Maritime Bus owner has ‘no regrets’ despite facing huge financial losses
Posted Dec 6, 2021 12:44:00 AM.
In the summer of 2012, Mike Cassidy was one of many Maritimers who were shocked to hear Acadian Lines was ending its bus service in the region.
Groupe Orleans Express, its parent company, announced it would pull the plug on Nov. 30, 2012 after struggling financially with the company — losing close to $12 million — since acquiring it in 2004.
At the time, it was the largest intercity bus service in the Maritimes, and its closure was set to leave tons of residents and workers stranded.
“I couldn't believe it,” Mike Cassidy tells CityNews Halifax. “Being a bus person, a Maritimer, I think I stood up in front of the media and I uttered, 'I want to do the routes. I want to continue what Acadian Lines has had going since 1937, 1938 in the province.
“We put together a team and we launched Maritime Bus Dec. 1, 2012, because I believe in public transportation, the parcels to move, I want the blood and medical supplies to move the way we've always had.”
Cassidy, who owns Maritime Bus, started the company's 10th-year last week, but it hasn't been completely lucrative.
He says both 2021 and 2020 have been disastrous and that the financial losses have been tremendous. The company lost $33 million in gross revenue last year and it's expected to lose $25 million in gross revenue in 2021.
Normally, Maritime Bus does $42 million in total sales; half of that revenue is related to cruise ships and multi-day tours.
Transport Canada regulations due to COVID-19 forced a cruise ship ban to the Maritimes; multi-day tours offered to tourists from outside the region only partially resumed this year.
Still, Cassidy says he's committed to keeping Maritime Bus operating at its current levels.
“No regrets,” he says. “It's a tough industry. I was in the trucking business years ago in the '80s and I thought that was tough. But I think I have to say that the bussing might be a little tougher. COVID-19 has certainly taken its toll financially and I guess at sometimes you could say mentally.”
One thing Cassidy notes is how much of a toll it is to know how many employees have yet to be welcomed back to the company.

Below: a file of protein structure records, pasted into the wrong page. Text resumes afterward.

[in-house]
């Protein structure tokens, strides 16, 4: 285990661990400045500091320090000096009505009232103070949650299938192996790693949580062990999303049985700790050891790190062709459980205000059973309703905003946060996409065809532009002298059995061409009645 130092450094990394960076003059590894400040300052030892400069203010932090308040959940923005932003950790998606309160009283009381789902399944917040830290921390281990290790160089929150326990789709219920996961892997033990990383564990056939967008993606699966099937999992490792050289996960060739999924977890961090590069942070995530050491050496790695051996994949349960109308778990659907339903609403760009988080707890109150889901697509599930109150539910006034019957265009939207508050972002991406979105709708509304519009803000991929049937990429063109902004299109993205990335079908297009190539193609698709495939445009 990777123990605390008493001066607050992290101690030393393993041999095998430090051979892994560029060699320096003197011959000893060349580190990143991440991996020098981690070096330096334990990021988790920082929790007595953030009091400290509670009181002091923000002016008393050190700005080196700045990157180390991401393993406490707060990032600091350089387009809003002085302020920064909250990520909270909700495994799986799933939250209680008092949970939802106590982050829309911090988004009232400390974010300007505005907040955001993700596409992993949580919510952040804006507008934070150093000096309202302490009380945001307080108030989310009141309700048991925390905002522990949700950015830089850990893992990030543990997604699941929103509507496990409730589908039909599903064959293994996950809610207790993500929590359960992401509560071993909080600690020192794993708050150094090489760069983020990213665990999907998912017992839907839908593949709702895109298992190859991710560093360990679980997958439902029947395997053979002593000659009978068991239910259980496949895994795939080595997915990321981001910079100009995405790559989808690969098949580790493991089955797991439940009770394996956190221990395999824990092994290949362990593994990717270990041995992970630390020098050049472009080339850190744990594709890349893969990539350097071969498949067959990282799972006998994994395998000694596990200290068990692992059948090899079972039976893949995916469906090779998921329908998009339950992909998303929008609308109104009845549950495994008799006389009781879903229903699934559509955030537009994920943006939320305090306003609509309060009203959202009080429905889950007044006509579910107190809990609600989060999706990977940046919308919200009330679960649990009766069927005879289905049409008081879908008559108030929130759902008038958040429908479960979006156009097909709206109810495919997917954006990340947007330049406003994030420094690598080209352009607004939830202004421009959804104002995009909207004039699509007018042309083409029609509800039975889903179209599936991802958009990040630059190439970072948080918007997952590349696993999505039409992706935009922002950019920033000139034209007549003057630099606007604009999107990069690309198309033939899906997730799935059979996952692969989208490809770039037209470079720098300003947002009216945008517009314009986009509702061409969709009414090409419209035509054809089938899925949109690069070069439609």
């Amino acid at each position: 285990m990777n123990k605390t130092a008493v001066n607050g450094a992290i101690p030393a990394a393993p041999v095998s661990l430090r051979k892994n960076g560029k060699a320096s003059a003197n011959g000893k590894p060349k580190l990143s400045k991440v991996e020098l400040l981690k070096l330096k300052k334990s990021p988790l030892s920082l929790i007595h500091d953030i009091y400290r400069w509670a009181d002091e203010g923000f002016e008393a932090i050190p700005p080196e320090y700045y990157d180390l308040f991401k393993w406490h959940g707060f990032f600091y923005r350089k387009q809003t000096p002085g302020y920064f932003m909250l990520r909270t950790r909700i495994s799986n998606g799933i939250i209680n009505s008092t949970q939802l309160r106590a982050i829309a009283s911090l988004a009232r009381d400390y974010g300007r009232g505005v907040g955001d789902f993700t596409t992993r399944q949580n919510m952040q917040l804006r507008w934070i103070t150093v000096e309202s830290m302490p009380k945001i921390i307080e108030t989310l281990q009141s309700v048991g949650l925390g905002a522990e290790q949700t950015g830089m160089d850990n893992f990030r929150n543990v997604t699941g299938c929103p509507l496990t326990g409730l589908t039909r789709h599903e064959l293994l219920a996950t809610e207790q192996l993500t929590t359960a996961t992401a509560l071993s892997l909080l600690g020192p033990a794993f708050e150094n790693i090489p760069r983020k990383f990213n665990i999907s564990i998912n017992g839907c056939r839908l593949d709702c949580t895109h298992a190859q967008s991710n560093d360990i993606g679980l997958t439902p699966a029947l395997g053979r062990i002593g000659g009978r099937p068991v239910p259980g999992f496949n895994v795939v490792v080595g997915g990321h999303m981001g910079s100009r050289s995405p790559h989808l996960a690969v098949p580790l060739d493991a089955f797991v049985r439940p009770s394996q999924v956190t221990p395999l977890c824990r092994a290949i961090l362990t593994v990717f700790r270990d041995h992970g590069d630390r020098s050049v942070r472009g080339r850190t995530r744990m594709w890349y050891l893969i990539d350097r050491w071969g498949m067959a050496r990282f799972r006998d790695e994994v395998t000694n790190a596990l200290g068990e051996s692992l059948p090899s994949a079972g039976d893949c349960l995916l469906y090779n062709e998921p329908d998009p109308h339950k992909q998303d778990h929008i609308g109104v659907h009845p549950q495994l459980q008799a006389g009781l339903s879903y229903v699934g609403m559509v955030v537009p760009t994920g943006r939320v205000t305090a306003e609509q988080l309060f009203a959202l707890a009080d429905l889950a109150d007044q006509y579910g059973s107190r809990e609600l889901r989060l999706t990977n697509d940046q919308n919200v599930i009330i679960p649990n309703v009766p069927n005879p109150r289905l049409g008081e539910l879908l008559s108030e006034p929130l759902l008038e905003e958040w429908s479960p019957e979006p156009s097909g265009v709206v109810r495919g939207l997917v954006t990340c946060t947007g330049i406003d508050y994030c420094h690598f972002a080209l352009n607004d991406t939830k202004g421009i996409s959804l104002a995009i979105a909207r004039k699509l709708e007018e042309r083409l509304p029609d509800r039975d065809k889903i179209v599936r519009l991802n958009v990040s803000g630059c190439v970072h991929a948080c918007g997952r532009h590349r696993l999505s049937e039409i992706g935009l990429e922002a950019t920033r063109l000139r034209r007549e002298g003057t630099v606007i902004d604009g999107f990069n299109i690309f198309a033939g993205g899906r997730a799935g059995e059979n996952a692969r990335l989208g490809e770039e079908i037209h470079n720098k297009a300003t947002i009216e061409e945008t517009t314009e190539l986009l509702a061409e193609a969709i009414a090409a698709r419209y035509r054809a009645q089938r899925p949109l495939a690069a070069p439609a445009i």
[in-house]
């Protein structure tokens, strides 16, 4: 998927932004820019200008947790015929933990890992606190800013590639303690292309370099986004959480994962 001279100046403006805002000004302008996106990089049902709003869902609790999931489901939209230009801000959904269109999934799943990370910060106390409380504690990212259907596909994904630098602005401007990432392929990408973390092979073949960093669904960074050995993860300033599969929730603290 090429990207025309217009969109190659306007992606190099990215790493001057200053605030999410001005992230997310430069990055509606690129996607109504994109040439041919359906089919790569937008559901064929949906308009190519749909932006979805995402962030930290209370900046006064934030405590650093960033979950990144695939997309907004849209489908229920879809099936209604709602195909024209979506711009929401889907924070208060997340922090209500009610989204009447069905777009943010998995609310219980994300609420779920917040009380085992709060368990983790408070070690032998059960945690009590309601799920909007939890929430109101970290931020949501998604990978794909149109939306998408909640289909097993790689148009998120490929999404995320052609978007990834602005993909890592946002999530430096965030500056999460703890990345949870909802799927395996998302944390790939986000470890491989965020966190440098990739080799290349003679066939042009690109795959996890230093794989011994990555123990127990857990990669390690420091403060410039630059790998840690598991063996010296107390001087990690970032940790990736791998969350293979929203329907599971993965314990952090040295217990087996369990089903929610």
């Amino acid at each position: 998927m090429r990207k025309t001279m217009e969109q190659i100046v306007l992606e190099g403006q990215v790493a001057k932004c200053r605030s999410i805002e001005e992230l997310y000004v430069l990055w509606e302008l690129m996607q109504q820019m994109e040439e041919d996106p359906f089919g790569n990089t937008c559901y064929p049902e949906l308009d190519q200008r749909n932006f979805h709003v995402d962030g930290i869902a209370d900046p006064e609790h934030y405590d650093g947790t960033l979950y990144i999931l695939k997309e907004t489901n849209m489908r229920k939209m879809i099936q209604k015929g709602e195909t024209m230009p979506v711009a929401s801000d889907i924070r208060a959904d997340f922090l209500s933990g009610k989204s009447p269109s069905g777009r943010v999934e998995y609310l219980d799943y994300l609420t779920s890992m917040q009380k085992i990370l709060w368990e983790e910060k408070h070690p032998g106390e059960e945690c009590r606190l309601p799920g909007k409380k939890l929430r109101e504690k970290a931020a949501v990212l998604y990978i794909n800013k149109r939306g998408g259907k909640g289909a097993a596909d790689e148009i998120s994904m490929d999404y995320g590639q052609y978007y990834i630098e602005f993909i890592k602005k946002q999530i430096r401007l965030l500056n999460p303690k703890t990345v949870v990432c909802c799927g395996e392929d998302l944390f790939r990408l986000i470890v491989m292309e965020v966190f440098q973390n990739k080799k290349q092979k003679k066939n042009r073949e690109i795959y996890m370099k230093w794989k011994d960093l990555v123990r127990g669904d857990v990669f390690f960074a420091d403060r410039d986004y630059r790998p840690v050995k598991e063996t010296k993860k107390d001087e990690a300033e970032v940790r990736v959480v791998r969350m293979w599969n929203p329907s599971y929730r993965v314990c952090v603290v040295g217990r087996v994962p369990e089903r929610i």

“We passed out 515 T4's in 2019,” he says. “This year, we might be making up 175 T4s. I'm looking forward to 2022 when we can bring back our employees and we have full buses and we're looking after the cruise ships and the multi-day tours and more and more people are travelling on Maritime Bus.”
Cassidy says the company is confident that they'll be able to get a full team back when tourism makes a stronger return.
However, he says it's unfortunate no one can be certain what 2022 will look like regarding the pandemic.
“We thought it was going to be the rebound year,” he says. “We don't even know that right now with the situation of the world, of our country and our region with COVID-19.”
He says in Charlottetown, where Maritime Bus has its backlot, there are around 30 buses that have been parked since early November 2019.
“They look sad,” he says. “There's a few little weeds up along the sides where you can't cut and you can't pull because they're on the side of the bus. They just look neglected.
“Now, our job is — starting in January, as soon as the mechanics come back from Christmas holidays — we've got to bring them in. I guarantee you, it's going to be close to $25,000 a bus.”
He says those costs will have to go towards any corrosion, fixing the equipment and simply bringing the buses back to safety standards.
Cassidy says he wants all levels of government to come together and assist the industry, especially with the buses that cater to cruise ship passengers visiting Atlantic Canadian ports. He'd also like to see talks of a regional transportation plan.
But despite all the challenges, Cassidy's heart is in supporting the local community.
“I'm proud to be here in the Maritimes as a Maritimer looking after Maritimers,” says Cassidy.